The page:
Education Blog

My Mentor. My Friend

Thursday, December 6th, 2018

An urban Greek myth suggests that Alexander the Great valued the contribution of his mentor Aristotle more so who gave him knowledge than  his father who gave him life.  I value the contribution of my mentor who was my  high school  teacher, life mentor and friend–Diane Howard.  She taught me much in terms of three values that I  hold dear:  integrity, hard work, and an appreciation for the arts.  

Diane pushed me the moment she saw my very first speech as a freshmen in  her class.  I talked about the wonder I had for Houdini–one of the greatest magicians of all time.  She told me that she was impressed because I had taken the effort to memorize the speech and it was obvious I was passionate about the subject.  She became my forensics coach and believed in my ability to interpret works of prose and drama.  It was through drama and forensics that I discovered my love for theater and the field of communications.

She invited me to join a group of students to take a  trip to San Francisco and Ashland, Oregon to see professional theater productions.  I saw my first show at the Curran Theater in San Francisco–A Chorus Line.  I was awe struck and moved by the beauty of the music and the deep-felt passion of the stories of the striving actors.   The following year I was exposed to Edward Albee and Athol Fugard at the Oregon Shakespeare Festival.  My early exposure to theater influenced my career choices and my support of the arts.  I am currently sit on the Arlington County Commission for the Arts and the Alliance Theater Board.  I am also a judge for the Helen Hayes Awards in Washington, DC.  I have seen theater productions around the world and my passion for the arts has never waned since that first trip to San Francisco.  

Diane also instilled me the necessity for  hard work.  This was reinforced by my mother as they were both single mothers who struggled to provide for their children.  Their efforts paid off and I truly appreciate a work ethic that emphasizes a balance between giving back to the community and an appreciation for family and friends.

Lastly, Diane emphasized the importance of integrity at every level of our existence.  To this day we talk about the importance of being consistent between our words and deeds.  I try to be a model to younger generations, especially young Latinos.  I encourage growth in others and I have taken on the role of mentor to members of our Toastmaster family.  Nothing makes me happier than to watch others grow and to continue the practice of good mentorship.  I am most fortunate that I had a strong mentor growing up who has been a life long friend and teacher.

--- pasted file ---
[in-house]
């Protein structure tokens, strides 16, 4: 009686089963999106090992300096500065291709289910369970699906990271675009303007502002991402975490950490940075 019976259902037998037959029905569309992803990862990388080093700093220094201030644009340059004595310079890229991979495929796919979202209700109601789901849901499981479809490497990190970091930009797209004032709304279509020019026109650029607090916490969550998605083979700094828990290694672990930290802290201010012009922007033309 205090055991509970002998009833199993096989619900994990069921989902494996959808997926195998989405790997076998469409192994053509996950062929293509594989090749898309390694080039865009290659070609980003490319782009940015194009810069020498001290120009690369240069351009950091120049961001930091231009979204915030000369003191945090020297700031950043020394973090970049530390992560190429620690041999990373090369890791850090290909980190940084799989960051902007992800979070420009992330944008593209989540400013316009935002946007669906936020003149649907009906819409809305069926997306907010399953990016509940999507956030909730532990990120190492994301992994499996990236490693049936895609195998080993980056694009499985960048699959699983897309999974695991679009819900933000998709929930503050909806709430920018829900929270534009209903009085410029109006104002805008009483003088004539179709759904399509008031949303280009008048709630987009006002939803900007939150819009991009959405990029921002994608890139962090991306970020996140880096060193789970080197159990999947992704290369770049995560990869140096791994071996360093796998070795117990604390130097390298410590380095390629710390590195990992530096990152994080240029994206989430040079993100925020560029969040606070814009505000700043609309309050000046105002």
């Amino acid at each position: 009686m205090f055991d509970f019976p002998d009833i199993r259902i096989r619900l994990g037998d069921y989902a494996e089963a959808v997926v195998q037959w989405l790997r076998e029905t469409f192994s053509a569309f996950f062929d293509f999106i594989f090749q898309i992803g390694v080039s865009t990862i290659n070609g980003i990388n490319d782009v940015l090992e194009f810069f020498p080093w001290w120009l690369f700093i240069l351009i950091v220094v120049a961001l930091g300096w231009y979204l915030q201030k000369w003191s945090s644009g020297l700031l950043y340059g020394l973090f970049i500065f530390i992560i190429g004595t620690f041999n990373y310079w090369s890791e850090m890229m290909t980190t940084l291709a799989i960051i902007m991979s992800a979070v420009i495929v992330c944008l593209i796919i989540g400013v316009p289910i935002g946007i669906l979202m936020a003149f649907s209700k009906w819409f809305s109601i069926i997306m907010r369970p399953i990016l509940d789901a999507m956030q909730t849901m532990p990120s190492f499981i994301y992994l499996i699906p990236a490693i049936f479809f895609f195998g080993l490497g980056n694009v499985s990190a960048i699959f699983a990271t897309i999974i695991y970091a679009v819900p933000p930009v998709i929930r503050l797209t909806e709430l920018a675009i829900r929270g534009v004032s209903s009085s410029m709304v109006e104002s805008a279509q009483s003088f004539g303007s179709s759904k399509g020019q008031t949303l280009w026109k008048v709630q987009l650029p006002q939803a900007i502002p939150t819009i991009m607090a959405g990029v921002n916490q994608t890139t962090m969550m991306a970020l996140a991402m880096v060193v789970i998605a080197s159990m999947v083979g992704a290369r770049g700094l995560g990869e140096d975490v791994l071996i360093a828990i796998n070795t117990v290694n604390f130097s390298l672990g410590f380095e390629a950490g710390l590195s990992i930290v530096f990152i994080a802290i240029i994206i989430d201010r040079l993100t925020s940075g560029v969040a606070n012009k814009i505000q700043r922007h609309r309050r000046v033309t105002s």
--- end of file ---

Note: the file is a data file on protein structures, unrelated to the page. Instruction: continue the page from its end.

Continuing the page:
I encourage all Toastmasters to share their appreciation for their mentor and to become a mentor for others.  

What It Means to Celebrate Our Silver Celebration

Saturday, April 28th, 2018

Carlos V

by Carlos Velázquez, DTM

May 1, 2018 marks the anniversary of our club becoming a chartered organization with Toastmasters International.  Our club environment was probably very different in the early years as some of our charter members and officers were living in a time of dramatic political changes in South Africa, Sri Lanka and the US.  Mrs. Doubtfire and Jurassic Park were entertaining audiences while Philadelphia and Schindler’s List were making powerful statements in the film industry.  The Beanie Baby was introduced to the world while Whitney Houston told us how much she loved us. 

I am guessing that many of our new Toastmasters members were not born or still in their early childhood years in 1993.  I was returning to the United States after several years in Australia and I remember feeling so removed from my home country watching the replays of the Rodney King beating, the riots in 1992 and the final verdict for the civil rights case in 1993—two weeks before Crystal City Evening Toastmasters became an official club.  We met in Aurora Hills Senior Community Center for 23 years until the space went through a nice facelift.  We returned last year to a new look and a comfortable and familiar feel. 

Years have gone by and our timing box has kept time for many speeches.  It has remained a symbol of our longevity and our members are symbolic of our success.  Some of those successes include earning our Presidents Distinguished in 2013 to 2015 and again from 2016 to 2018; producing speech champions from 2015 to 2017; and receiving awards for membership drives and website designs.  Our use and dependence on technology has dramatically changed as we have integrated Pathways as the norm in our club.  We are one of the few clubs in District 27 who has earned their distinguished status with a majority of our education awards from the Pathways program and the only club that has all of its members registered for the new curriculum.  We are early adopters and that is symbolic of our success.